Different levels of the major milk protein β-lactoglobulin are found in evolutionarily related ruminant species: with sheep milk containing as much as three times the concentration in goat milk. In an attempt to understand why these differences exist, we have characterised, using DNaseI as a probe of structure, the chromatin surrounding the goat β-lactoglobulin promoter and compared it to that of the sheep homologue. The goat gene displays a mammary-specific chromatin pattern, which is reformed on expressing goat β-lactoglobulin transgenes. This implies that this chromatin structure is sequence dependent and suggests that it plays a role in regulating β-lactoglobulin gene expression. This pattern differs from that seen on the ovine β-lactoglobulin gene in lactating sheep mammary chromatin. Thus, even between highly related species, the transcriptional mechanisms regulating activity of a gene can differ.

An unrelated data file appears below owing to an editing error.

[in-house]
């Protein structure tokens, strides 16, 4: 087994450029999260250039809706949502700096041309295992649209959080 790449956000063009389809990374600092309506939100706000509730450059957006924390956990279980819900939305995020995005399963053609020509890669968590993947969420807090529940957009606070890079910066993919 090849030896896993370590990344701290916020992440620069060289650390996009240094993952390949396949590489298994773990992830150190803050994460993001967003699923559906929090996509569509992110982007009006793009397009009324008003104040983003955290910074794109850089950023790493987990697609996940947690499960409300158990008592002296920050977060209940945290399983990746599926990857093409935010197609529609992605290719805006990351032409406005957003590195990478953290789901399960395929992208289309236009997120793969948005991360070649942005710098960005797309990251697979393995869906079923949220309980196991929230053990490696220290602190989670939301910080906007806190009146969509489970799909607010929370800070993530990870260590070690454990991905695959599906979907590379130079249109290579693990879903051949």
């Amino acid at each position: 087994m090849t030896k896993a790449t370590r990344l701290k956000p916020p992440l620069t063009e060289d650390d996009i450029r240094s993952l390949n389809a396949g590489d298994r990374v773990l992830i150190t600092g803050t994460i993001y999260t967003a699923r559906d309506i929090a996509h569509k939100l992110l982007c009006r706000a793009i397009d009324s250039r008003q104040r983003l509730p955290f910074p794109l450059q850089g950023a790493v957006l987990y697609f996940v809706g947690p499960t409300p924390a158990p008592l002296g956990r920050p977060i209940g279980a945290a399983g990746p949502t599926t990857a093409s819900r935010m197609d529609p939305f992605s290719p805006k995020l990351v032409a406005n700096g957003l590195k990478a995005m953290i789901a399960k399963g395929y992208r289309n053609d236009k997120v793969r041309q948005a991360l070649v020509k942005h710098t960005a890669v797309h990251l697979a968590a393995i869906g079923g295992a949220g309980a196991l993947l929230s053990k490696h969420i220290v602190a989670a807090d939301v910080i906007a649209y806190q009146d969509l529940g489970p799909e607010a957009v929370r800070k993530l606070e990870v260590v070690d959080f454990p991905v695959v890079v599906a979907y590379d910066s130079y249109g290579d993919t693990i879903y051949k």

|Journal||Biochemical and Biophysical Research Communications|
|Publication status||Published - 27 Nov 1998|